Feeling cool using Kinect to control your avatar in Xbox games? Perhaps you’d be more excited controlling actual, physical things with your movements, rather than a virtual representation.
Feeling cool using Kinect to control your avatar in Xbox games? Perhaps you’d be more excited controlling actual, physical things with your movements, rather than a virtual representation.“Kinect is a motion sensing input device by Microsoft for the Xbox 360 video game console and Windows PCs”1. With the Kinect, technology just gives another reason for the world to keep on believing, dreaming and achieving. Really enjoyed operating an AR.Drone quadrocopter with your iPhone or iPad? How cool is that if your can control it with your body movement captured with Kinect?
You must be wondering how it is implemented and make your own.
With the Kinect SDK(software development kit), we are able to take the advantage of:
- Depth data, which provides the distance of an object from the Kinect camera, as well as the raw audio and image data, which together open up opportunities for creating richer natural user interface experiences.
- Highly performance and robust skeletal tracking capabilities for determining the body positions of one or two persons moving within the Kinect field of view.
First, let’s take a look at the controlling process from a high level architecture.
The center (brain) of this architecture is the controller software, developed with Microsoft Kinect SDK, sitting in the OS on the laptop. The controller software plays the following roles:
- It communicates with the AR. Drone over Wi-Fi
- It reads and analyzes human motion data get from the Microsoft Kinect connected with a USB cable
The Kinect motion sensors detect user movements and send data to the controller application. Whereas, AR. Drone receives commands from the controller and carries out the requested actions.
When it comes to implementing the controller software, we only need to worry about the user space programming with well-defined Drone DLL library functions and Kinect SDK. The library/SDK functions will respectively call the AR.Drone kernel level system calls and Kinect driver functions for you. (AR.Drone kernel level system calls that are functions directly communicating with the hardware, namely the AR.Drone. Kinect driver is also a kernel level system call library that communicates with Kinect directly, but with a fancy name.)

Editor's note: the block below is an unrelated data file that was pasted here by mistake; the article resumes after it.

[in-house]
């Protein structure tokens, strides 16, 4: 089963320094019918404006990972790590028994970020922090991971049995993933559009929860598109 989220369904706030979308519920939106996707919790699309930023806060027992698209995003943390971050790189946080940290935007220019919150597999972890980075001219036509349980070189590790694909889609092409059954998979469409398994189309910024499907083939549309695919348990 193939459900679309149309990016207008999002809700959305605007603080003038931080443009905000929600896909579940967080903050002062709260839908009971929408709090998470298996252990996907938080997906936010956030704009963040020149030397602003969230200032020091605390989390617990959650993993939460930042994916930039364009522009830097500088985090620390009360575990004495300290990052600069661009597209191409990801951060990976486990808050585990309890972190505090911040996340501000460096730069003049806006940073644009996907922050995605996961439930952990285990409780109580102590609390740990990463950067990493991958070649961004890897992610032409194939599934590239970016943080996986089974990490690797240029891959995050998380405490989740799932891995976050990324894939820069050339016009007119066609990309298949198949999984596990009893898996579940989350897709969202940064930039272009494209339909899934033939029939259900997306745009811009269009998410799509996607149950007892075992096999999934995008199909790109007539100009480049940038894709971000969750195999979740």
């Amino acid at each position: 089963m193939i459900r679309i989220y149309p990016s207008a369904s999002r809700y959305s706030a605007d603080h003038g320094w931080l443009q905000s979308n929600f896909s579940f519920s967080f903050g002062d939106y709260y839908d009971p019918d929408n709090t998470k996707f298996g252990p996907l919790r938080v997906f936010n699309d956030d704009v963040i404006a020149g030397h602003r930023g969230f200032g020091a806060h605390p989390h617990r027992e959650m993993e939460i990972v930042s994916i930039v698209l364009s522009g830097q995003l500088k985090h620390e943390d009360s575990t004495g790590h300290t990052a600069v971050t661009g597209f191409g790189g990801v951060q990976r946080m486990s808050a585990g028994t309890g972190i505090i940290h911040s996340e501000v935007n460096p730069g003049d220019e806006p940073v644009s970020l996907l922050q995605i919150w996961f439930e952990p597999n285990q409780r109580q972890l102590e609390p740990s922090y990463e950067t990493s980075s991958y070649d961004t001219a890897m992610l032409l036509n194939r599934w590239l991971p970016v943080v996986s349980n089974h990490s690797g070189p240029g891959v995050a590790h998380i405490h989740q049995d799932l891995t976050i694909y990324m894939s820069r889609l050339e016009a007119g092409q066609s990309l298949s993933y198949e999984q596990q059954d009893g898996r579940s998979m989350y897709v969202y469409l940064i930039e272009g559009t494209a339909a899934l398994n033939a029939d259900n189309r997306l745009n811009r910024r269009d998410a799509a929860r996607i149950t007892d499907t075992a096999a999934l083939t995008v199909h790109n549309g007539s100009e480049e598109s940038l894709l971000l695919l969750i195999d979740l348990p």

Graphic User Interface (GUI) is the view of the software, which the users see and control Kinect with. The software is programmed in C# with Visual Studio. Our software utilizes the handy functions provided by Kinect SDK and Drone DLL. Those functions then will call Kinect or AR.Drone kernel functions to get motion information from Kinect or send commands to AR.Drone.
The data flow can be simplified and abstracted as the following flow chart. Imagine a scenario that one moves his right hand towards left to make the quadrocopter go left, and then the quadrocopter does a flip in the air by raising his left hand. The quadrocopter keeps recording video with its front camera all this time and send it back to the controller software in real time. In this set of actions, the Kinect sensors keep sending depth and skeleton data to the controller for analysis all the time. The controller keeps analyzing changes of received depth and skeleton data over time. When it recognizes a right-hand-moving-left gesture, it signals the AR.Drone through Wi-Fi to fly towards left. Later on, the controller recognizes that the user raised his left hand, and signals the quadrocopter to do a flip. During these processes, the camera keeps recording and sending data stream back to the controller in real time. The controller then decrypts the stream as video, and plays it on GUI (User Graphic Interface), which is the view and interface of our application.
References & Additional Readings
- Kinect, Wikipedia, http://en.wikipedia.org/wiki/Kinect
Video 1. This video demo is the result of a ETH Zurich Bachelor Thesis by Armin Ambuhl, surpervised by Sergei Lupashin and Raffaello D’Andrea
Video 2. Video by Mark Muller, Sergei Lupashin and Raffaello D’Andrea